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TPS62175: Fails at Input voltages above 16V

Part Number: TPS62175
Other Parts Discussed in Thread: LMR36006

We are using TPS62175DQCR chip in our products to get 3.3V. In one of our product (in development stage ) the input voltage can go up to 21 V. When the input voltage is around 18V the chip fails with the symptom that pin 1 ( PGND ) is shorted to pin 2 ( VIN ). Is there something we’re missing ?

  • Hi John,

    Can you post or send me your schematic, PCB layout, and a waveform of Vin and Vout as the input voltage is increased?

    How are you increasing the input voltage?  Are you just turning the knob on a standard lab power supply?

  • Hi Chris,

    Thanks for your reply.

    I will send the you the schematics and layout privately - the designs are confidential.


  • Thanks for your reply John.  Were you able to start a 'conversation' with me?

    Did you have a chance to measure the waveform?

  • Hi John,

    Thanks for sending your PCB layout.  The input cap is not placed properly and this is the most important component for a buck.  Its GND has a long path, through vias, back to the PGND pin of the IC.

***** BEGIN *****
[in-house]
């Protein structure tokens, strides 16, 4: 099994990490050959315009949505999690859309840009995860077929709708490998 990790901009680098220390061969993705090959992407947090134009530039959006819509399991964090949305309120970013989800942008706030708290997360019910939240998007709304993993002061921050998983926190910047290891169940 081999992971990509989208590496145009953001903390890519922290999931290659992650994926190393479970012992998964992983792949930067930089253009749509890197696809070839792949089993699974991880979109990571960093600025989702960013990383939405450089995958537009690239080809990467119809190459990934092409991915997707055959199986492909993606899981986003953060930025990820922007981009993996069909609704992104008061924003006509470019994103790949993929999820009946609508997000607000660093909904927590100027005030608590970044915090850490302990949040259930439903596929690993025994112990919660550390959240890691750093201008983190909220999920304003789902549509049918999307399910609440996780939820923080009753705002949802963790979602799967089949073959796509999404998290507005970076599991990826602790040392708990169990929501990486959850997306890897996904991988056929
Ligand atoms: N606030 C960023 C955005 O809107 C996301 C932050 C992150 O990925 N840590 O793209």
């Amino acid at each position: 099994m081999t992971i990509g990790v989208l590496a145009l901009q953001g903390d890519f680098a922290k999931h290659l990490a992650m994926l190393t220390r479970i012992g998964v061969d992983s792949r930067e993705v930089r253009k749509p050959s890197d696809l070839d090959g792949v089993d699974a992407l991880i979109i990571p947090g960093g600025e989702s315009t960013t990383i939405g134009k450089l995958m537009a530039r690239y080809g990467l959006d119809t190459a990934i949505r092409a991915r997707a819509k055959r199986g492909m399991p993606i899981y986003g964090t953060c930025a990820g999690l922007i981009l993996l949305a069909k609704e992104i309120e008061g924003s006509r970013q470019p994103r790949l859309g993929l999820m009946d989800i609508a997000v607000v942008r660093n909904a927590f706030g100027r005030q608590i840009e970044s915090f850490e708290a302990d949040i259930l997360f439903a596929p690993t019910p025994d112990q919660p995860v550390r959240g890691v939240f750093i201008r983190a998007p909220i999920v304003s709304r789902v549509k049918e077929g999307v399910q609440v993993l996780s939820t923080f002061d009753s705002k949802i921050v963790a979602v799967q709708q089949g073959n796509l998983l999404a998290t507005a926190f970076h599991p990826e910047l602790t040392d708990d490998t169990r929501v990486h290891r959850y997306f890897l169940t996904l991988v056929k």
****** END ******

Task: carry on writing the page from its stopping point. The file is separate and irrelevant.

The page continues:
Can you try manually placing Cin right next to the IC's VIN and PGND pins?  It looks like you should be able to use the existing VIN pad for C10 and scrape away the soldermask to make the GND connection just above the IC.

    We also recommend adding a few GND vias under the IC.

  • Hi Chris,

    We implemented the suggestion of reworking the boards to make sure that the Cin was near the chip and that the chip's PGND was close to Cin GND. 

    However, before implementing the above rework we decided to replaced the damaged IC's ( which were bought in China - our prototype boards were assembled in China with all the electronic components being sourced there ) with new IC's we bought on Digikey. With the new IC's we could increase the input voltage past 18V without damaging the chips. This is contrary to the original scenario - where the original boards ( with ICs from China ) would have the buck IC fail when the input voltage was somewhere around 18V. Any ideas on what this observation could mean ?

    Back to the reworked boards - we modified the boards such that we had input caps increased in value and placed close to the IC. With this modifications we realized that the ICs failed when we hot plugged the boards to power. The input voltage was limited to up to 19V. When hot plugging both the original ICs (from China) and ones bought on Digikey failed even with the modification to increase Cin value and have Cin GND very close to PGND of IC. I have attached some waveforms of how the input voltage shoots on hot plugging power. 

    Is there something that we're still missing ?

    HotPlug - 12.5V 22uF+100nF Ground_Rework No_Bead.PNG

    HotPlug - 12.5V 22uF+100nF Ground_Rework With_Bead.PNG

    HotPlug - 16V 22uF+100nF Ground_Rework With_Bead.PNG

    HotPlug - 19V 22uF+100nF Ground_Rework With_Bead.PNG




    John Ayuya.

  • Hi John,